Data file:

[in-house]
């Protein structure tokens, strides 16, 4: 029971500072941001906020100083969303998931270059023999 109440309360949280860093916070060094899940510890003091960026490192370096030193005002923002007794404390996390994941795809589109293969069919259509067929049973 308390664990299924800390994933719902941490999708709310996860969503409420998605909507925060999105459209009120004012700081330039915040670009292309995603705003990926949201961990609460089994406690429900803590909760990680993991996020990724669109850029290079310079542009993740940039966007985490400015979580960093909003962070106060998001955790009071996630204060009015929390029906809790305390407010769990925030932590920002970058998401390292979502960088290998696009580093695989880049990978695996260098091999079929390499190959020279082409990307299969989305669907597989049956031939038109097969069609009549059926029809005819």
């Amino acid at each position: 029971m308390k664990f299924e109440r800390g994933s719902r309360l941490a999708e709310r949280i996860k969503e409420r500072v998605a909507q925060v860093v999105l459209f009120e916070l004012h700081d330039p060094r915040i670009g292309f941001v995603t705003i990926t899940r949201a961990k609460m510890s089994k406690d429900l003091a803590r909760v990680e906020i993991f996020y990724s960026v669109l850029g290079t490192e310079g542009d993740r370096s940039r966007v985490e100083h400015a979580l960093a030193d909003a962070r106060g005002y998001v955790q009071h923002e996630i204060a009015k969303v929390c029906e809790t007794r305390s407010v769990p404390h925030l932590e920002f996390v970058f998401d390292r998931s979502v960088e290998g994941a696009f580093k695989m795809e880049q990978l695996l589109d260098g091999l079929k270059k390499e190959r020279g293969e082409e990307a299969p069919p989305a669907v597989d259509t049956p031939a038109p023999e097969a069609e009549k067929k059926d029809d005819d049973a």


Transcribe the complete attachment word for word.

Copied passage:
[in-house]
């Protein structure tokens, strides 16, 4: 029971500072941001906020100083969303998931270059023999 109440309360949280860093916070060094899940510890003091960026490192370096030193005002923002007794404390996390994941795809589109293969069919259509067929049973 308390664990299924800390994933719902941490999708709310996860969503409420998605909507925060999105459209009120004012700081330039915040670009292309995603705003990926949201961990609460089994406690429900803590909760990680993991996020990724669109850029290079310079542009993740940039966007985490400015979580960093909003962070106060998001955790009071996630204060009015929390029906809790305390407010769990925030932590920002970058998401390292979502960088290998696009580093695989880049990978695996260098091999079929390499190959020279082409990307299969989305669907597989049956031939038109097969069609009549059926029809005819």
């Amino acid at each position: 029971m308390k664990f299924e109440r800390g994933s719902r309360l941490a999708e709310r949280i996860k969503e409420r500072v998605a909507q925060v860093v999105l459209f009120e916070l004012h700081d330039p060094r915040i670009g292309f941001v995603t705003i990926t899940r949201a961990k609460m510890s089994k406690d429900l003091a803590r909760v990680e906020i993991f996020y990724s960026v669109l850029g290079t490192e310079g542009d993740r370096s940039r966007v985490e100083h400015a979580l960093a030193d909003a962070r106060g005002y998001v955790q009071h923002e996630i204060a009015k969303v929390c029906e809790t007794r305390s407010v769990p404390h925030l932590e920002f996390v970058f998401d390292r998931s979502v960088e290998g994941a696009f580093k695989m795809e880049q990978l695996l589109d260098g091999l079929k270059k390499e190959r020279g293969e082409e990307a299969p069919p989305a669907v597989d259509t049956p031939a038109p023999e097969a069609e009549k067929k059926d029809d005819d049973a």